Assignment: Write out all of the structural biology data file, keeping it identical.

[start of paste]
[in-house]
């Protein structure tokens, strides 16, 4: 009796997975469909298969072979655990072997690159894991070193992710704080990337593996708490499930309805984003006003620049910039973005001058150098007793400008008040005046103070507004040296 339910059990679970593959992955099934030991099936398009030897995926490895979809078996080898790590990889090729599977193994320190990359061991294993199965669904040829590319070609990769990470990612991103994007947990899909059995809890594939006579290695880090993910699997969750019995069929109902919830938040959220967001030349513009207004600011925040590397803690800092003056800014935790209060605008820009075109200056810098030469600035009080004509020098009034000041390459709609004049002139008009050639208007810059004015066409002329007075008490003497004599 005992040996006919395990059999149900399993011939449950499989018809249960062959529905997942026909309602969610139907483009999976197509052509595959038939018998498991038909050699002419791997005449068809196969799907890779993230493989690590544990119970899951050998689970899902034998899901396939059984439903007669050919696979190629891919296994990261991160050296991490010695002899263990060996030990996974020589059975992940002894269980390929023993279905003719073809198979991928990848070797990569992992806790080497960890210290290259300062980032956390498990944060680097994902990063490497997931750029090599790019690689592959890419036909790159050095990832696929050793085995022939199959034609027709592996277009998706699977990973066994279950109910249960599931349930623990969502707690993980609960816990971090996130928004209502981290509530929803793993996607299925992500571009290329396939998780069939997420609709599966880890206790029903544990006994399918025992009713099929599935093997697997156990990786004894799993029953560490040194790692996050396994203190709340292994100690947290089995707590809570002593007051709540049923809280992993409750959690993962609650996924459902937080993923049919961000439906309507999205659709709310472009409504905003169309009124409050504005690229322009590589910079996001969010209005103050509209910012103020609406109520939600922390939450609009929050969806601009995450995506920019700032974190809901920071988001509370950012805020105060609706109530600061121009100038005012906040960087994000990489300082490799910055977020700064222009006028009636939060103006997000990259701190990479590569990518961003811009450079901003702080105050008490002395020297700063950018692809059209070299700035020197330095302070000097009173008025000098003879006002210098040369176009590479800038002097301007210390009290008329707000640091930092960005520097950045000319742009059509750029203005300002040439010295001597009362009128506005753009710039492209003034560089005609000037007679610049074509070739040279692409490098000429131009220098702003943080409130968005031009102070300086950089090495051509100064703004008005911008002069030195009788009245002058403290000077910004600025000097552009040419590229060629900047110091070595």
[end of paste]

[in-house]
């Protein structure tokens, strides 16, 4: 009796997975469909298969072979655990072997690159894991070193992710704080990337593996708490499930309805984003006003620049910039973005001058150098007793400008008040005046103070507004040296 339910059990679970593959992955099934030991099936398009030897995926490895979809078996080898790590990889090729599977193994320190990359061991294993199965669904040829590319070609990769990470990612991103994007947990899909059995809890594939006579290695880090993910699997969750019995069929109902919830938040959220967001030349513009207004600011925040590397803690800092003056800014935790209060605008820009075109200056810098030469600035009080004509020098009034000041390459709609004049002139008009050639208007810059004015066409002329007075008490003497004599 005992040996006919395990059999149900399993011939449950499989018809249960062959529905997942026909309602969610139907483009999976197509052509595959038939018998498991038909050699002419791997005449068809196969799907890779993230493989690590544990119970899951050998689970899902034998899901396939059984439903007669050919696979190629891919296994990261991160050296991490010695002899263990060996030990996974020589059975992940002894269980390929023993279905003719073809198979991928990848070797990569992992806790080497960890210290290259300062980032956390498990944060680097994902990063490497997931750029090599790019690689592959890419036909790159050095990832696929050793085995022939199959034609027709592996277009998706699977990973066994279950109910249960599931349930623990969502707690993980609960816990971090996130928004209502981290509530929803793993996607299925992500571009290329396939998780069939997420609709599966880890206790029903544990006994399918025992009713099929599935093997697997156990990786004894799993029953560490040194790692996050396994203190709340292994100690947290089995707590809570002593007051709540049923809280992993409750959690993962609650996924459902937080993923049919961000439906309507999205659709709310472009409504905003169309009124409050504005690229322009590589910079996001969010209005103050509209910012103020609406109520939600922390939450609009929050969806601009995450995506920019700032974190809901920071988001509370950012805020105060609706109530600061121009100038005012906040960087994000990489300082490799910055977020700064222009006028009636939060103006997000990259701190990479590569990518961003811009450079901003702080105050008490002395020297700063950018692809059209070299700035020197330095302070000097009173008025000098003879006002210098040369176009590479800038002097301007210390009290008329707000640091930092960005520097950045000319742009059509750029203005300002040439010295001597009362009128506005753009710039492209003034560089005609000037007679610049074509070739040279692409490098000429131009220098702003943080409130968005031009102070300086950089090495051509100064703004008005911008002069030195009788009245002058403290000077910004600025000097552009040419590229060629900047110091070595």